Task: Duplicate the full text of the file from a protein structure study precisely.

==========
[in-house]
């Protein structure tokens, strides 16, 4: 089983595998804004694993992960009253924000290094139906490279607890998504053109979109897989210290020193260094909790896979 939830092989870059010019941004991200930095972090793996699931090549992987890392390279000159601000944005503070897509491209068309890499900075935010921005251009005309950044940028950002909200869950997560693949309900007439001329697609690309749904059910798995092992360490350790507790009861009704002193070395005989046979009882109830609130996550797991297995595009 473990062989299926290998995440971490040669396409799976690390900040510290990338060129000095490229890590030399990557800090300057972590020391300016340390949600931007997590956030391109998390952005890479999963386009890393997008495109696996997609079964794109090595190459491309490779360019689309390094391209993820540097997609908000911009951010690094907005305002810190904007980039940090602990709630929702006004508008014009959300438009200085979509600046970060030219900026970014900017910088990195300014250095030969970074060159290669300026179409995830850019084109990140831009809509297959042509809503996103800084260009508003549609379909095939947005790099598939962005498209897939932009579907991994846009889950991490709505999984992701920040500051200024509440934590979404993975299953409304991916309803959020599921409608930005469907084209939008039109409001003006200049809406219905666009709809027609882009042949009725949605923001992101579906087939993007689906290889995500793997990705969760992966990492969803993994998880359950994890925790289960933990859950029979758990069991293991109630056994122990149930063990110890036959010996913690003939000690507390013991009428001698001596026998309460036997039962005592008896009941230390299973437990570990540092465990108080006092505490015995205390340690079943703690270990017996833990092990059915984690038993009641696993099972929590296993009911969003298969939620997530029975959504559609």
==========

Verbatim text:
[in-house]
């Protein structure tokens, strides 16, 4: 089983595998804004694993992960009253924000290094139906490279607890998504053109979109897989210290020193260094909790896979 939830092989870059010019941004991200930095972090793996699931090549992987890392390279000159601000944005503070897509491209068309890499900075935010921005251009005309950044940028950002909200869950997560693949309900007439001329697609690309749904059910798995092992360490350790507790009861009704002193070395005989046979009882109830609130996550797991297995595009 473990062989299926290998995440971490040669396409799976690390900040510290990338060129000095490229890590030399990557800090300057972590020391300016340390949600931007997590956030391109998390952005890479999963386009890393997008495109696996997609079964794109090595190459491309490779360019689309390094391209993820540097997609908000911009951010690094907005305002810190904007980039940090602990709630929702006004508008014009959300438009200085979509600046970060030219900026970014900017910088990195300014250095030969970074060159290669300026179409995830850019084109990140831009809509297959042509809503996103800084260009508003549609379909095939947005790099598939962005498209897939932009579907991994846009889950991490709505999984992701920040500051200024509440934590979404993975299953409304991916309803959020599921409608930005469907084209939008039109409001003006200049809406219905666009709809027609882009042949009725949605923001992101579906087939993007689906290889995500793997990705969760992966990492969803993994998880359950994890925790289960933990859950029979758990069991293991109630056994122990149930063990110890036959010996913690003939000690507390013991009428001698001596026998309460036997039962005592008896009941230390299973437990570990540092465990108080006092505490015995205390340690079943703690270990017996833990092990059915984690038993009641696993099972929590296993009911969003298969939620997530029975959504559609």